You know how every once in a while you come across someone whose life sounds like something out of an over-the-top movie? Have you ever heard of the novelist F. van Wyck Mason?
Born into an old patrician Boston family, Mason grew up in Berlin and Paris, where his grandfather was in the Foreign Service. At the age of 16, he ran away from home to fight in World War I, somehow managing to enlist in the French Army, where he distinguished himself so well he rose to become an officer and earned the French Legion of Honor. He then went home to prep school (one has to wonder how that worked out) and, while earning his BS from Harvard, was arrested for murder (it was a mistake). He then started an import business and spent years traveling the world, trekking through Russia, Asia, Africa, and the West Indies; he even spent nine weeks on a caravan in the Sahara and rode across South America on a horse. And then, at the ripe old age of 26, he decided he wanted to be a writer.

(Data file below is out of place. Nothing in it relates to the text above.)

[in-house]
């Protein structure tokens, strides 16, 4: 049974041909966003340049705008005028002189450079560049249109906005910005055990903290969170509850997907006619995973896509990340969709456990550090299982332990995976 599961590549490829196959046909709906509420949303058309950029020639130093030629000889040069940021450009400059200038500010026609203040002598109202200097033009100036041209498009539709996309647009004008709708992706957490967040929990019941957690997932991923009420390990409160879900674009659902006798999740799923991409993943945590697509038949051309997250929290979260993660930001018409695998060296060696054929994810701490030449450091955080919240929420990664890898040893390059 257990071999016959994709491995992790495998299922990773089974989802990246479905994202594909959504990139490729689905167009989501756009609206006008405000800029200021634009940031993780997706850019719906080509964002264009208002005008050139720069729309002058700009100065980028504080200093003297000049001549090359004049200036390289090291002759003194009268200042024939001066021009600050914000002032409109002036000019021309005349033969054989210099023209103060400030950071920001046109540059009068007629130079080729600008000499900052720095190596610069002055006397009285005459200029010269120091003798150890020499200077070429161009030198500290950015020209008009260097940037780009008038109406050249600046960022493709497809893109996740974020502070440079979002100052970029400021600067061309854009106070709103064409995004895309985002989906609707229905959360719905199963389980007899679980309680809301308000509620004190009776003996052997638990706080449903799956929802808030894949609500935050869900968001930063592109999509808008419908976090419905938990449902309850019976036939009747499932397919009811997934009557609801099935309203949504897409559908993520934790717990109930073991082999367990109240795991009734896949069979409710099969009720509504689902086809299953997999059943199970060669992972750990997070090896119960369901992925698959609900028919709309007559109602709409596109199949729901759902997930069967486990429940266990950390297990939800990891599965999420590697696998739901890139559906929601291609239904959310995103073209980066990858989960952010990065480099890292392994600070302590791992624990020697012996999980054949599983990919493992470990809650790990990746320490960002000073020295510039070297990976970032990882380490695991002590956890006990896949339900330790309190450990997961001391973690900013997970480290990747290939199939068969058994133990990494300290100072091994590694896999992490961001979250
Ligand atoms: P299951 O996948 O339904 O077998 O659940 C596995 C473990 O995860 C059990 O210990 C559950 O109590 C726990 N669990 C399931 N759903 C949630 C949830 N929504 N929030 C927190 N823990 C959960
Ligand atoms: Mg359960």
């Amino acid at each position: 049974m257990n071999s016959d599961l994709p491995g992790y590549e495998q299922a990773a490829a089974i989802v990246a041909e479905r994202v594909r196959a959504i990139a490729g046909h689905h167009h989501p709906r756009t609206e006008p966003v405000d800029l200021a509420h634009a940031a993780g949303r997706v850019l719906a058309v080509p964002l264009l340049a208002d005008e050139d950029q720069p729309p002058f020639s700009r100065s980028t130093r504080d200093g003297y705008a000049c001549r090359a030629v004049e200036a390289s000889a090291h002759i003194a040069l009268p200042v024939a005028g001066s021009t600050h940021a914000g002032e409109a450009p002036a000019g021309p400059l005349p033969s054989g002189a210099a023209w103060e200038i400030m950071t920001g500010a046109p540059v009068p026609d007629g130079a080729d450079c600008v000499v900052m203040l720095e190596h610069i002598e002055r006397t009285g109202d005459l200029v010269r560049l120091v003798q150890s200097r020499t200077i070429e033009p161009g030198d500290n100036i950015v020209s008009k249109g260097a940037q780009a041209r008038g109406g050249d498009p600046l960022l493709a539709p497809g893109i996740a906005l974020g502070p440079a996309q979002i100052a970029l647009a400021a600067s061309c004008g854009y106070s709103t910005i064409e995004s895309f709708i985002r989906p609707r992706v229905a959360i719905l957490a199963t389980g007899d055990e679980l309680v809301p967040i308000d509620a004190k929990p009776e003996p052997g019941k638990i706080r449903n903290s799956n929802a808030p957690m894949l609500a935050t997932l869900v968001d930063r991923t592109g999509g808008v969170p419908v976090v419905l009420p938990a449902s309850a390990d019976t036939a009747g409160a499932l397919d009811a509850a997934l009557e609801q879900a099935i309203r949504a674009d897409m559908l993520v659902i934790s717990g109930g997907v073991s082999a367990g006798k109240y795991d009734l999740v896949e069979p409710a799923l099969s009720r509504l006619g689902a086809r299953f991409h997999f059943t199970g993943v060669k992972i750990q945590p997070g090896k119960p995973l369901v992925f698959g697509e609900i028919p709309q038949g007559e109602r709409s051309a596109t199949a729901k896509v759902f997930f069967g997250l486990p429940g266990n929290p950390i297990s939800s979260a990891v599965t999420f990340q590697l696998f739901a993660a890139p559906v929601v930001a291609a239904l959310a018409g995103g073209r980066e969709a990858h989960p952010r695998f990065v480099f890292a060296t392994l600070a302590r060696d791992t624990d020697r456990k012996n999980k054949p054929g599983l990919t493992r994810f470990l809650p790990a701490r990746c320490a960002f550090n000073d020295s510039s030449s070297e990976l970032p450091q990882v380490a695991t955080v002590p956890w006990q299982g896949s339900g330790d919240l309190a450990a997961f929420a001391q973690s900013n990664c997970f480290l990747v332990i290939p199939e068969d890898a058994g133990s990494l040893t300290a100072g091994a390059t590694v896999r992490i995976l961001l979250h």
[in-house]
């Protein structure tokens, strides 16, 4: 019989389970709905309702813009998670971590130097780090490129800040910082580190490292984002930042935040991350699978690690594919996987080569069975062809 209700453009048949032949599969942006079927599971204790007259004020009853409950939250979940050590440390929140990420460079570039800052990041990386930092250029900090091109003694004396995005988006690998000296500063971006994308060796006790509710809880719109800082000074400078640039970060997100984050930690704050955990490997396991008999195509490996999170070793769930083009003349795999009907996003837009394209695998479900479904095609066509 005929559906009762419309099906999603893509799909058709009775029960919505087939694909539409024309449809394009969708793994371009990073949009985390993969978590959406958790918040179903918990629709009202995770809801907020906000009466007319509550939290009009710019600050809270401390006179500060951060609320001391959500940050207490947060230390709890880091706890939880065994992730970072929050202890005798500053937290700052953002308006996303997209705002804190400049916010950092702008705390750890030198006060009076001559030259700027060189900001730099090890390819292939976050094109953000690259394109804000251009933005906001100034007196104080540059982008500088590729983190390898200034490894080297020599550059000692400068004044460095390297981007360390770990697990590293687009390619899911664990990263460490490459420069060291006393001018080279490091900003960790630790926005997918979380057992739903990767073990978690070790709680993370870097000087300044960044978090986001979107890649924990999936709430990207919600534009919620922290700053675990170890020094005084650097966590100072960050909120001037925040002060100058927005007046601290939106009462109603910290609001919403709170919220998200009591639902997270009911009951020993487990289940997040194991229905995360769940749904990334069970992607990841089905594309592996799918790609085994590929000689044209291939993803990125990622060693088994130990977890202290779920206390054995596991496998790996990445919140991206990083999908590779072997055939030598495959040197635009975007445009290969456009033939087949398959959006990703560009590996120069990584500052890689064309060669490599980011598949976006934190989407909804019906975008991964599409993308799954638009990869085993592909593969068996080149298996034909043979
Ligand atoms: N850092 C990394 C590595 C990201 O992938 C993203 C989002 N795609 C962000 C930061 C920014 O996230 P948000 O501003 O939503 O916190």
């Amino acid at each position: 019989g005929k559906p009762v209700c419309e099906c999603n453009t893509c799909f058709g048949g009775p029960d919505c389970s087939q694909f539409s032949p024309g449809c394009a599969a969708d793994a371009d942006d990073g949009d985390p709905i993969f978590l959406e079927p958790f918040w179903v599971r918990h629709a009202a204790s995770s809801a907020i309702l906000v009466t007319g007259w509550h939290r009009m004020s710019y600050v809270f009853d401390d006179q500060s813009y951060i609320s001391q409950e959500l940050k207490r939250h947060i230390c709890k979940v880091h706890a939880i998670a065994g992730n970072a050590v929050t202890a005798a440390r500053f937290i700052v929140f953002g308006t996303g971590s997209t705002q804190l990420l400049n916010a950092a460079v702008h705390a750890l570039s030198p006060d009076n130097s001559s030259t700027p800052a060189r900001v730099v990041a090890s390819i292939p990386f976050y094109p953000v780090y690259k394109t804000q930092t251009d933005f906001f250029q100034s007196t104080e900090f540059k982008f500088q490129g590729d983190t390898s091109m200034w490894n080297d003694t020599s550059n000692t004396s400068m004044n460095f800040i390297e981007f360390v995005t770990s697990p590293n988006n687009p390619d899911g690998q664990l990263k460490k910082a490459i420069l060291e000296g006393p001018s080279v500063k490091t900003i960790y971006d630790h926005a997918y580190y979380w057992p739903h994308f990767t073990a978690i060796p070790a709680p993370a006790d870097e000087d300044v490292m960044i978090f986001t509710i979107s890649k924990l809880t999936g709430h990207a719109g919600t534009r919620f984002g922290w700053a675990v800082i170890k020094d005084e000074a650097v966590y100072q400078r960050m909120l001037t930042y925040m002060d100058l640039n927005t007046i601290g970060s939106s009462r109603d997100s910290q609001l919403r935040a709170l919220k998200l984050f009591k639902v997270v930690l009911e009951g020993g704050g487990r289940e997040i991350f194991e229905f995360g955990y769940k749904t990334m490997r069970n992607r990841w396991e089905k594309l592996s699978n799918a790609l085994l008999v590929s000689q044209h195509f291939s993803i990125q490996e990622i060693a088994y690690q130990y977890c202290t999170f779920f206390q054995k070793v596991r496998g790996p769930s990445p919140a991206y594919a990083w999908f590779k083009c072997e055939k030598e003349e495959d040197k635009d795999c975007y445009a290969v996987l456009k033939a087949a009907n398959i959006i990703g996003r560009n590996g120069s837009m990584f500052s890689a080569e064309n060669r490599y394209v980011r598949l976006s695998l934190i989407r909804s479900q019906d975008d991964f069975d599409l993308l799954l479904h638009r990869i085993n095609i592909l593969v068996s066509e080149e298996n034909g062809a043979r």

While I probably wouldn't like it if I were to encounter it for the first time today (talk about politically incorrect!), there is no denying that Rivers of Glory is one of those books that had a tremendous impact upon my development as a writer. Out of curiosity, I intend to track down some of those old Hugh North books. What's amazing to me is how completely Van Wyck Mason is forgotten today, given how successful he was in his time--probably because Hollywood never translated any of his works to the silver screen. Have you ever heard of him?